• My Mom might forget to pick me up after school
  • My teacher will yell at me and the kids will laugh
  • That dog might bite me!
  • The world is a dangerous place
  • What if I fall off my bike and everyone laughs?
  • What if I throw up at school?
  • What if my Mom or Dad dies?

 

Dependence

Anxious children and teens reply and depend on their parents’ far more than same aged peers. These anxious kids either seek reassurance or ask their parents to do things for them that seem unnecessary. While it is normal and helpful for children to ask for information when they are learning about new things, or seek comfort when they are scared, anxious children and teens often ask the same questions over and over again, or demand comfort in non-threatening situations. In addition, these kids often ask their parents to do things for them, or to be available to help just in case something goes wrong, even when the feared outcome seems unlikely. When parents of anxious children compare their children to their peers, parents often notice they are doing far more for their children than are the parents of their children’s friends.

Common examples include:

  • Asking "Are you sure I won't get sick?”
  • Asking "Are you sure you will be on time to pick me up?"
  • Asking parents to talk to teachers to request extra time on an assignment or to manage other academic needs
  • Making the parents give them a complete change of clothes when they go to the movies in case the child gets sick.
  • Not wanting to be away from home unless they have a cell phone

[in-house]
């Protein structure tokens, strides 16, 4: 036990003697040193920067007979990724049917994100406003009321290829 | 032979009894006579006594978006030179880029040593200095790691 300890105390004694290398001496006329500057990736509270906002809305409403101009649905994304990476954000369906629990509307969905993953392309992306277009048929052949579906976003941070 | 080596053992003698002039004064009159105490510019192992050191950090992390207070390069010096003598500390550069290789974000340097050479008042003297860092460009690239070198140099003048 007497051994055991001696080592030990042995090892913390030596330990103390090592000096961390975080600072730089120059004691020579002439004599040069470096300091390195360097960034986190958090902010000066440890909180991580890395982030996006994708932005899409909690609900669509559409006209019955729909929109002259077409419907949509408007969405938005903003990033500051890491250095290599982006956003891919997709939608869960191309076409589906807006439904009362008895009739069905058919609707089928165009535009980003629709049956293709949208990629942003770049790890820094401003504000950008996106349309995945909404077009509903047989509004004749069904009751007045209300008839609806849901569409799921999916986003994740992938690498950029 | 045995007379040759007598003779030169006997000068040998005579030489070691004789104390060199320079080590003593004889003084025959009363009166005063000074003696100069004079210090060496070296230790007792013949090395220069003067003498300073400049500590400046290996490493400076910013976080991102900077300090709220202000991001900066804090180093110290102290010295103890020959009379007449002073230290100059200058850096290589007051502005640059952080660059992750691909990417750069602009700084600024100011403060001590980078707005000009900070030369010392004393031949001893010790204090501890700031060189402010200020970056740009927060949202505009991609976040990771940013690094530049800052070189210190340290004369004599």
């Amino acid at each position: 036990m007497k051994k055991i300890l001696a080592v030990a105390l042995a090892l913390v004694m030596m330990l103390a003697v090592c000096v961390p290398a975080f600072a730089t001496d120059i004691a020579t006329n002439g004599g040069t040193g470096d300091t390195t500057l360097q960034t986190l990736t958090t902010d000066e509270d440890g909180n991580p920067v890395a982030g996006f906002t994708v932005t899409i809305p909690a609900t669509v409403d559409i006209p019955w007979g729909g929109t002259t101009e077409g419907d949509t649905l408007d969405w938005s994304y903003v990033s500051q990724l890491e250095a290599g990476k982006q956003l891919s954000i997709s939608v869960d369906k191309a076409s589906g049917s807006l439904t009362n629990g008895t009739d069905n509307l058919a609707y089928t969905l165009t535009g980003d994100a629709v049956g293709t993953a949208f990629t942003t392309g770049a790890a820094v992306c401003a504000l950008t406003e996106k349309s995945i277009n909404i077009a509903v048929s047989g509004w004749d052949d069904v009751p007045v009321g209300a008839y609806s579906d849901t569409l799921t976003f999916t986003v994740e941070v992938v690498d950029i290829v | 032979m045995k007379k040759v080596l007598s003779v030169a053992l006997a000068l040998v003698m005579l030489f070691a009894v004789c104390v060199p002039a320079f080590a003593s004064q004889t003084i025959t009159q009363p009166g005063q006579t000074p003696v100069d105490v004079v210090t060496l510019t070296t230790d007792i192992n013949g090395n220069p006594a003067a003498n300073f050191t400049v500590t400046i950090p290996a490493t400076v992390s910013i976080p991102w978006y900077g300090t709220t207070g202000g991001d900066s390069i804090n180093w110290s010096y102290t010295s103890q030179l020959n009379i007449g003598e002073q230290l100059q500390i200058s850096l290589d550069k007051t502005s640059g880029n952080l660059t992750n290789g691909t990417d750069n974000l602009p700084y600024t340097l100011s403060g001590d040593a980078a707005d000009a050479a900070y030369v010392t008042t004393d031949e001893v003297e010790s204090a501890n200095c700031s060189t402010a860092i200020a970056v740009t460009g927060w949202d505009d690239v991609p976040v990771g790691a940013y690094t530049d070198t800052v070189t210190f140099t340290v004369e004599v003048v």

• Only going to a party if a parent comes with them
  • Requesting ongoing reassurance that eczema is not actual skin cancer

 

Excessive and Extreme

Anxious children and teens worry in excess and to an extreme. They worry about more things, more often, and in more extreme ways than their peers. Socially anxious teens are not just worried about saying the wrong thing once or twice, but are afraid that they will say the wrong thing repeatedly, be judged harshly by their peers, and embarrass themselves beyond repair for the rest of their lives!

Common examples include:

  • Expecting the worst to happen, all of the time
  • Generating extreme conclusions from vague information
  • Having trouble falling asleep due to excessive worries about daily events, getting enough sleep, or staying asleep
  • Making extreme predictions with catastrophic outcomes
  • Viewing themselves as incompetent, unlovable, worthless, ugly, etc.
  • Worrying for hours rather than minutes about talking to a peer, a girl/boyfriend, or teacher

  

Functioning

The daily lives of anxious youth are typically severely impacted by anxiety. Many of these children and teens are functioning at a lower level compared with their peers. They struggle to get up and ready in the morning, and are often late to school or forget things at home. They appear disorganized, unfocused, or fail to reach their full academic potential (and if they can reach their potential it is due to extreme efforts). They miss out on important social and recreational activities due to fear, often missing opportunities to learn important skills like making friends, dating, asserting oneself, and more. They experience more conflict with their families than is typical for teens, or depend more on parents to get their needs met causing them to be unprepared for adolescence or the adult world.

Common examples include:

  • Being unable to do routine tasks without crying, tantrums or having continual reminders
  • Believing, “I can’t cope” or “It’s safer to stay home”
  • Not getting enough sleep or nutrition
  • Over time, academic struggles and/or social withdrawal
  • Struggling to balance reasonable demands such as doing homework and playing a sport

Less common examples include:

  • Engaging in high risk behaviours such as sexual promiscuity or cutting
  • Using drugs and alcohol to “take the edge off”